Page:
Bail et al. [34] reported that the TPC of grape seed levels was at 70 ± 1.76 μg/g, and Doshi [35] revealed that the TPC of two grape varieties Navarang and Merlot were 65.8 and 41.7 mg/mL, respectively, which was higher than the TPC of grape seed oil examined in this study (15.56 ± 0.24 mg/g). The TPC of grape seed was 20.02 mg/g, and suggested that it might be affected by varieties and extracting protocols [36]. The β-carotene bleaching method is based on the loss of yellow color of β-carotene because the free radical produced from linoleic acid is able to strongly destroy unsaturated β-carotene [37]. In this study, grape seed oil extracts were shown to be the most potent in the β-carotene bleaching assay compared to the other edible oils (Table 2). Among the identified phenolic acids, benzoic acid and vanillic acid were observed as the major phenolic compounds, and esculetin, isoquercetin, myricetin, luteolin, and kaempferol were the principal flavonoids in most edible oils. Benzoic acid is extensively used in preservatives, flavor enhancers, analgesics, antiseptics, and chemotherapeutics. Fisetin was found in sunflower (Table 5), while sinapic acid was detected only in cotton and perilla (Table 4).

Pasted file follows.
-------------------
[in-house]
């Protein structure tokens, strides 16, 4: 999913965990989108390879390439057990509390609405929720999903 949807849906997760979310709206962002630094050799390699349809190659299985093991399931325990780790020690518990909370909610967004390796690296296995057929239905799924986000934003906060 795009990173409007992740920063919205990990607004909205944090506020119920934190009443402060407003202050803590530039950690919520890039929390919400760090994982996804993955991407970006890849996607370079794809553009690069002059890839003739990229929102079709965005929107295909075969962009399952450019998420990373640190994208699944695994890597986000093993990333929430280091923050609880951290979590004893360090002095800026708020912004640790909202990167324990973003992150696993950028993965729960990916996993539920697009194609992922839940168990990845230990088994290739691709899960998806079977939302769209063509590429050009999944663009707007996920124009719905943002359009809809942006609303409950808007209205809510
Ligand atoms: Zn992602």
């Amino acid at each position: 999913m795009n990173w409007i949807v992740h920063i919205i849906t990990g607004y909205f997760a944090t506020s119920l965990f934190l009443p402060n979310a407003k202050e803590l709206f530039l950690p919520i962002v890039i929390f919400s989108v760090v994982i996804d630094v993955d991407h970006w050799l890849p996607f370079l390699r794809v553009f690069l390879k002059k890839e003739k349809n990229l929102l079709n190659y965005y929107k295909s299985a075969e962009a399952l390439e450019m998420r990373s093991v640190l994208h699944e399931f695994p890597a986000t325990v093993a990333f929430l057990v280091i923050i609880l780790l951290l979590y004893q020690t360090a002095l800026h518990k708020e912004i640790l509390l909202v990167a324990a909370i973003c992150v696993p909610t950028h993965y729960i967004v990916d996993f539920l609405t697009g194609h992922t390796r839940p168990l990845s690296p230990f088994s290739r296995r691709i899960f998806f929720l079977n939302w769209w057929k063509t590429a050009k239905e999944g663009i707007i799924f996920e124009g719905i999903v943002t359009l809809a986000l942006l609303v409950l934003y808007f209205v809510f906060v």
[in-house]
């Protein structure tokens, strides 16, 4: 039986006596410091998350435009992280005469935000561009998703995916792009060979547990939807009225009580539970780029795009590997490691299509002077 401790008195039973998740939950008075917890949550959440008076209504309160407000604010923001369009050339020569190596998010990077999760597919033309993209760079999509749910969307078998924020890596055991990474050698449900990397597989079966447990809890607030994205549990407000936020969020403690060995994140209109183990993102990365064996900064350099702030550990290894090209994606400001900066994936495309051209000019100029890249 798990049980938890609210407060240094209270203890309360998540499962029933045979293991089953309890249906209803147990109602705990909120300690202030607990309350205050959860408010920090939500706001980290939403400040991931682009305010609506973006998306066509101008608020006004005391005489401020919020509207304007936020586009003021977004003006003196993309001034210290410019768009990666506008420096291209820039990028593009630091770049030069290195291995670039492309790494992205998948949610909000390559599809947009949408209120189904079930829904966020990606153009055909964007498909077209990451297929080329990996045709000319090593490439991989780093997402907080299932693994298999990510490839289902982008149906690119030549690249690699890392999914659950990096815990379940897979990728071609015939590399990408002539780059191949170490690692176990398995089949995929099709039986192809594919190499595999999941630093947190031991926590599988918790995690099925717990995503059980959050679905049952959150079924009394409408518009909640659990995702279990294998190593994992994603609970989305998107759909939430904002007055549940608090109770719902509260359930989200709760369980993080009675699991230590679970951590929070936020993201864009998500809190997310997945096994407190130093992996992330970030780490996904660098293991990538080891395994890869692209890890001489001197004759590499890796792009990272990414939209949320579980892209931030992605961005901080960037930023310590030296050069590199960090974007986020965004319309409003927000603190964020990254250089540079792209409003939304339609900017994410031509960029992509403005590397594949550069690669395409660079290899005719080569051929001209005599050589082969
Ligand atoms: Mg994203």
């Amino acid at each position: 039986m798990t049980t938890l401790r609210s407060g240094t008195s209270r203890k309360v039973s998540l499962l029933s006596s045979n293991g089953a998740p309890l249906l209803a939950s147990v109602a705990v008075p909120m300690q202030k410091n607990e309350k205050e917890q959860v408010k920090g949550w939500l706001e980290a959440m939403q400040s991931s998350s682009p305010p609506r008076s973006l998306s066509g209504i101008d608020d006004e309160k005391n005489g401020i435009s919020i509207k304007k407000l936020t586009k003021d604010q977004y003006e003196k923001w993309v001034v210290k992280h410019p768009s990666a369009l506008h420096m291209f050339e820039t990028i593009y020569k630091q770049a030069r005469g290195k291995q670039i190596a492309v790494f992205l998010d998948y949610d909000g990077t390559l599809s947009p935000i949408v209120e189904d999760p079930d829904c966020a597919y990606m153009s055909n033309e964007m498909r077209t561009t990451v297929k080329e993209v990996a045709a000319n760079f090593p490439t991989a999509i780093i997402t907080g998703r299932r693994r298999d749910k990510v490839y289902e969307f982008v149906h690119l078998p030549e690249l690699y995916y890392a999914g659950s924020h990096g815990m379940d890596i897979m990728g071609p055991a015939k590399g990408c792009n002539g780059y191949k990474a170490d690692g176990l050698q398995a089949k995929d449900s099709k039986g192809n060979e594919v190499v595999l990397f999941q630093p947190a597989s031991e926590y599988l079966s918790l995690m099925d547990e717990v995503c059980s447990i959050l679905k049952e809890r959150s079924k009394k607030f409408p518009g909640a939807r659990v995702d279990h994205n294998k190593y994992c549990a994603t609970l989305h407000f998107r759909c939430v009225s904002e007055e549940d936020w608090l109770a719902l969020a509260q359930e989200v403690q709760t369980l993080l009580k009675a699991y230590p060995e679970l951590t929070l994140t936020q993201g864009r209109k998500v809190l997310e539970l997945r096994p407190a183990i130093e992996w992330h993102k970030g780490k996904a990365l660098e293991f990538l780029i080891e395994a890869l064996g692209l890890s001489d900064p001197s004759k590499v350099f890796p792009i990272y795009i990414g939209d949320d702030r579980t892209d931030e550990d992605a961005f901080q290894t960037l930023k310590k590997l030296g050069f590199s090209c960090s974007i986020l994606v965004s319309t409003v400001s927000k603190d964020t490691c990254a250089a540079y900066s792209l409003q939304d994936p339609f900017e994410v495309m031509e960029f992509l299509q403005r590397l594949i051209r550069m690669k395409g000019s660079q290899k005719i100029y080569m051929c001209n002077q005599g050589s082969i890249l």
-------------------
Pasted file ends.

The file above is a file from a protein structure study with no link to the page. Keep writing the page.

The antimicrobial activity of the edible oils was examined on two common bacteria—S. aureus and E. coli. The results demonstrated that all of the oils possessed antimicrobial activity on both S. aureus and E. coli (Table 6). Friedman et al. [38] reported that edible oils were widely accepted because they possessed unimaginable medicinal and pharmaceuticals properties, such as antimicrobial activity that could be employed against human pathogens. Rice bran possessed many bioactive compounds [39]. In this study, rice bran showed the highest activity on S. aureus. Moreover, the antibacterial activity of avocado oil extract was the strongest against E. coli. Neeman [40] reported that avocado possessed metabolites with antibacterial activity such as 1,2,4-trihydroxy-n-heptadeca-16-en that was extracted from avocado fruit and seeds. Other studies noted that avocado exerted strong antimicrobial activity, including the defensin PaDef which has a γ-core motif, which was also important for structure stabilization [41,42]. Furthermore, tannins, catechin flavones, and polyphenolics in seeds and immature fruits of avocado may also play a role in the antimicrobial activity [43].